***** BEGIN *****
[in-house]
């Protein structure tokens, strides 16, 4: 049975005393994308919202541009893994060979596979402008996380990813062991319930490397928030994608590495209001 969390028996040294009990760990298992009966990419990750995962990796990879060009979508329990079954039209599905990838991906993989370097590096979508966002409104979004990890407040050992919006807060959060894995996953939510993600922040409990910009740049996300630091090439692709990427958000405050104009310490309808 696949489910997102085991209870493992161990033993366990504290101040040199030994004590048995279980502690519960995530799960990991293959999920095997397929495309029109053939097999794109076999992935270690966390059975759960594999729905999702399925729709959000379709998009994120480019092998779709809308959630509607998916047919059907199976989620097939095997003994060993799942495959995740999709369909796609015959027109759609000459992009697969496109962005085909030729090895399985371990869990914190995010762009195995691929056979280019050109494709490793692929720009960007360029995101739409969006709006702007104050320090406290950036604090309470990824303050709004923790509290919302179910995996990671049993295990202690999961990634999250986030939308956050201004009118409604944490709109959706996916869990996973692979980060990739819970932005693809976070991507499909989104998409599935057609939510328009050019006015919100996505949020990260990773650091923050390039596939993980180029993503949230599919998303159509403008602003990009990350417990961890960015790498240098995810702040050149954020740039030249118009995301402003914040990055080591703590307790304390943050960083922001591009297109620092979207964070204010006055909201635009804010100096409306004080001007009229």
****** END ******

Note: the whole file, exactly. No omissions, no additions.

[in-house]
């Protein structure tokens, strides 16, 4: 049975005393994308919202541009893994060979596979402008996380990813062991319930490397928030994608590495209001 969390028996040294009990760990298992009966990419990750995962990796990879060009979508329990079954039209599905990838991906993989370097590096979508966002409104979004990890407040050992919006807060959060894995996953939510993600922040409990910009740049996300630091090439692709990427958000405050104009310490309808 696949489910997102085991209870493992161990033993366990504290101040040199030994004590048995279980502690519960995530799960990991293959999920095997397929495309029109053939097999794109076999992935270690966390059975759960594999729905999702399925729709959000379709998009994120480019092998779709809308959630509607998916047919059907199976989620097939095997003994060993799942495959995740999709369909796609015959027109759609000459992009697969496109962005085909030729090895399985371990869990914190995010762009195995691929056979280019050109494709490793692929720009960007360029995101739409969006709006702007104050320090406290950036604090309470990824303050709004923790509290919302179910995996990671049993295990202690999961990634999250986030939308956050201004009118409604944490709109959706996916869990996973692979980060990739819970932005693809976070991507499909989104998409599935057609939510328009050019006015919100996505949020990260990773650091923050390039596939993980180029993503949230599919998303159509403008602003990009990350417990961890960015790498240098995810702040050149954020740039030249118009995301402003914040990055080591703590307790304390943050960083922001591009297109620092979207964070204010006055909201635009804010100096409306004080001007009229």